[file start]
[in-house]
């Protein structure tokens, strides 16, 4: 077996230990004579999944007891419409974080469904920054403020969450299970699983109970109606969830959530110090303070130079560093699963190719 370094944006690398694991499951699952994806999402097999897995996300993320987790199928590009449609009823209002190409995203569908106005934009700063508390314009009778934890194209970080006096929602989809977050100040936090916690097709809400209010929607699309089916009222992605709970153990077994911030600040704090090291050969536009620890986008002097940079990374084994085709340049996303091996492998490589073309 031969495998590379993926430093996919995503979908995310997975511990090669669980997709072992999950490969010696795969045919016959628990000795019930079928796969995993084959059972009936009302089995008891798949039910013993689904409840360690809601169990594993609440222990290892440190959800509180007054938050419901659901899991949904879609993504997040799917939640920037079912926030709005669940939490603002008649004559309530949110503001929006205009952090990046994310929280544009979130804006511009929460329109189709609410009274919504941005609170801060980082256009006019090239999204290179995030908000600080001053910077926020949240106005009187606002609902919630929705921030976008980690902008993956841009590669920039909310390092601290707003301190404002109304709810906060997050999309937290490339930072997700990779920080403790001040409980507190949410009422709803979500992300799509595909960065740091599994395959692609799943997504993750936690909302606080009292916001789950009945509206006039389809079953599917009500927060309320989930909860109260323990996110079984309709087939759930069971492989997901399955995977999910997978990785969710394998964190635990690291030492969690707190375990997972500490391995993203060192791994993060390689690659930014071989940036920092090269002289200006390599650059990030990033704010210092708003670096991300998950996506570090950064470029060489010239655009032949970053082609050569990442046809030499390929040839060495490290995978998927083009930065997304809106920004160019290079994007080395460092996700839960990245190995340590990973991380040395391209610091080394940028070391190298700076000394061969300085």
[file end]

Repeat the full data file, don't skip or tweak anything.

[in-house]
């Protein structure tokens, strides 16, 4: 077996230990004579999944007891419409974080469904920054403020969450299970699983109970109606969830959530110090303070130079560093699963190719 370094944006690398694991499951699952994806999402097999897995996300993320987790199928590009449609009823209002190409995203569908106005934009700063508390314009009778934890194209970080006096929602989809977050100040936090916690097709809400209010929607699309089916009222992605709970153990077994911030600040704090090291050969536009620890986008002097940079990374084994085709340049996303091996492998490589073309 031969495998590379993926430093996919995503979908995310997975511990090669669980997709072992999950490969010696795969045919016959628990000795019930079928796969995993084959059972009936009302089995008891798949039910013993689904409840360690809601169990594993609440222990290892440190959800509180007054938050419901659901899991949904879609993504997040799917939640920037079912926030709005669940939490603002008649004559309530949110503001929006205009952090990046994310929280544009979130804006511009929460329109189709609410009274919504941005609170801060980082256009006019090239999204290179995030908000600080001053910077926020949240106005009187606002609902919630929705921030976008980690902008993956841009590669920039909310390092601290707003301190404002109304709810906060997050999309937290490339930072997700990779920080403790001040409980507190949410009422709803979500992300799509595909960065740091599994395959692609799943997504993750936690909302606080009292916001789950009945509206006039389809079953599917009500927060309320989930909860109260323990996110079984309709087939759930069971492989997901399955995977999910997978990785969710394998964190635990690291030492969690707190375990997972500490391995993203060192791994993060390689690659930014071989940036920092090269002289200006390599650059990030990033704010210092708003670096991300998950996506570090950064470029060489010239655009032949970053082609050569990442046809030499390929040839060495490290995978998927083009930065997304809106920004160019290079994007080395460092996700839960990245190995340590990973991380040395391209610091080394940028070391190298700076000394061969300085």